SPECIAL PHOTO
Volunteers conducted a clean sweep at the Georgia 121 landing on the Satilla River.

The Satilla Riverkeeper reports that the riverwide cleanup effort on Saturday, Sept. 21, was a huge success.
“These cleanups make such a huge impact in a single day,” said Laura Early, the Satilla Riverkeeper. “In addition to removing the trash, we hope it also brings attention to the issue and gets us as a community thinking about long-term solutions to prevent trash from getting to the river in the first place.”
Volunteers participated at 11 sites stretched across more than 200 miles of river, from the headwaters in Coffee County to the estuaries in Camden and Glynn counties.
More than 130 volunteers arrived at 9 a.m. Volunteers picked up trash along the riverbanks for two hours before heading to Twin Oaks Bluegrass Park for a complimentary lunch provided by Chick-fil-A of Waycross and a celebration of all the hard work.
“Volunteering to give back to the community in any way is a vital part of improving a society,” said volunteer Cheston Bromell, a resident of Glynn County who helped at the Turtle River site on Highway 99. “We all have an obligation, in my mind, to help to improve our area if we want a more beautiful and enriching place to live.”
This year, Satilla Riverkeeper introduced some friendly competitions among the 11 cleanup sites. The largest volunteer crew was led by the Pierce Chamber of Commerce at the public landing at Georgia 121 between Blackshear and Hoboken.
About 65 volunteers covered ground on both sides of the river, pulling out everything from mattress springs to common litter items like bottles and cans.
Students from Patterson Elementary and Pierce County Middle School contributed much hard work and some optimism for the future.
Volunteers directed their attention to a small but potent litter problem, the cigarette butt. The volunteers at the Woodbine Riverwalk tallied the most cigarette butts, 186. Across all 11 cleanup sites, volunteers tallied 850 cigarette butts.
Cigarette butts are the most commonly littered item in the nation. Contrary to common belief, the butts are made of plastic and do not easily degrade in the environment. The butt also contains concentrated toxins filtered out of the smoke. These toxins leach out into the water body, harming fish and other wildlife.
There were several unusual items picked up during the cleanup this year. Keeley Rhae Johnson, Alana Watkins and Ashley Carter took home the people’s choice award for “weirdest find” for the tarot card, candle and $5 cash they found at the Georgia 121 landing.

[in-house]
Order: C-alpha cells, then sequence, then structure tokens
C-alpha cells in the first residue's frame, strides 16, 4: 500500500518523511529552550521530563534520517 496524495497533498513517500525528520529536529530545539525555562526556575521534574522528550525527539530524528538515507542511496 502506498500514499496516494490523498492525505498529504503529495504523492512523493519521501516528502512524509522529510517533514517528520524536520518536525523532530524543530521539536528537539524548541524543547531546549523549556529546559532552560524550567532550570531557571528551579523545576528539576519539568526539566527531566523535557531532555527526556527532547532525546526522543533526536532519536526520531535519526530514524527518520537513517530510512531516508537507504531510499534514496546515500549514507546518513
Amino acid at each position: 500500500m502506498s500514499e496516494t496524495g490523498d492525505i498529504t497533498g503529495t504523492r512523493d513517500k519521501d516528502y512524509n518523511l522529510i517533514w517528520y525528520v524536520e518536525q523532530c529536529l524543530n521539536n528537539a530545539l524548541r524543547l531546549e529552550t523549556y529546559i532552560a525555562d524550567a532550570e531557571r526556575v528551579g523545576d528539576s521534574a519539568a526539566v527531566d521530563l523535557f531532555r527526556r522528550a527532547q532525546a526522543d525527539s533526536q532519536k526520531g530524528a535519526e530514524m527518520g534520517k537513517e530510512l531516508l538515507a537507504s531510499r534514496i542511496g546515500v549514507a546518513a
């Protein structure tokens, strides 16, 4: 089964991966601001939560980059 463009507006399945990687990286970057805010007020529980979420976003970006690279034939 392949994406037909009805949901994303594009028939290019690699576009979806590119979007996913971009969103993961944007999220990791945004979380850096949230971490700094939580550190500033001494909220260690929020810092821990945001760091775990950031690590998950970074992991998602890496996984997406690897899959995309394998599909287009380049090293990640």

A VHS tape found at Jamestown Landing was a close runner-up.
Popular river access points along the Satilla are known for their chronic trash problems. Trash negatively impacts the river’s water quality, the public’s recreational experience, wildlife, fishes, and eventually makes its way to the ocean impacting marine life as well. The Satilla Riverkeeper hopes that through continued cleanup efforts “such as these we will help bring awareness to the issue,” Early said.
A large portion of the items volunteers pick up are single-use disposable items such as plastic grocery bags, plastic beverage bottles, styrofoam cups, disposable forks, straws, etc.
“Can we as a society and individuals change our habits to create less waste in the first place?” Early asks.
This event was conducted in partnership with Rivers Alive, Georgia’s annual volunteer waterway cleanup event that targets all waterways in the state including streams, rivers, lakes, beaches and wetlands. The mission of Rivers Alive is to create awareness of and involvement in the preservation of Georgia’s water resources.
In addition to partnering with Rivers Alive, Satilla Riverkeeper would like to thank the following community partners that contributed to our efforts and helped make this event a success: Keep Golden Isles Beautiful, Friends of the Satilla River; Keep Brantley Beautiful and Litter Free; Pierce County Chamber of Commerce; South Georgia Regional Commission; Republic Services; Advanced Disposal; Local Waste Services; American Rivers; Chick-fil-A Waycross; Twin Oaks Bluegrass Park; Yarbrough’s Printing; Seven Rivers; Lee Hardware, Waycross; Frosty Freeze, Nahunta; Earth Inspired Kids; Kingfisher Paddleventures; and Blackshear Church of God.
“Fortunately, we have seen a positive trend at this site that shows a significant reduction in littering and illegal dumping. For the first time since the Satilla Riverkeeper started hosting this site in 2017, we didn’t find any tires! Our volunteers greatly expanded the area they were picking up trash in to keep busy for the whole 2.5 hours of the cleanup event. The most common items were the ‘typical’ littered items: cigarette butts, beer and cans bottles, plastic bottles, and some fishing line,” said Rachael Thompson, Glynn Environmental Coalition, the site leader at the Turtle River at Highway 99 cleanup site.
“Cleanup events like the Satilla riverwide cleanup are so vital to protecting aquatic wildlife and preserving our waterways. Volunteers have the opportunity to stop pollution in its tracks, preventing the litter from making to the river, stream, or estuary nearby.” Thompson said.
“Overall, it was better than I expected. We had a great time!” Lea King-Badyna, Keep Golden Isles Beautiful, site leader for the Little Satilla River site at U.S. 17.
If anyone would like to host a river cleanup for a family, school, church, or scout group, contact the Satilla Riverkeeper at (912) 462-5094 or riverkeeper@satillariverkeepr.org
Satilla Riverkeeper is a 501(c)(3) organization established in 2004 whose mission is to protect, restore and educate about the unique and beautiful black-water Satilla River. To learn more about our work, visit www.satillariverkeeper.org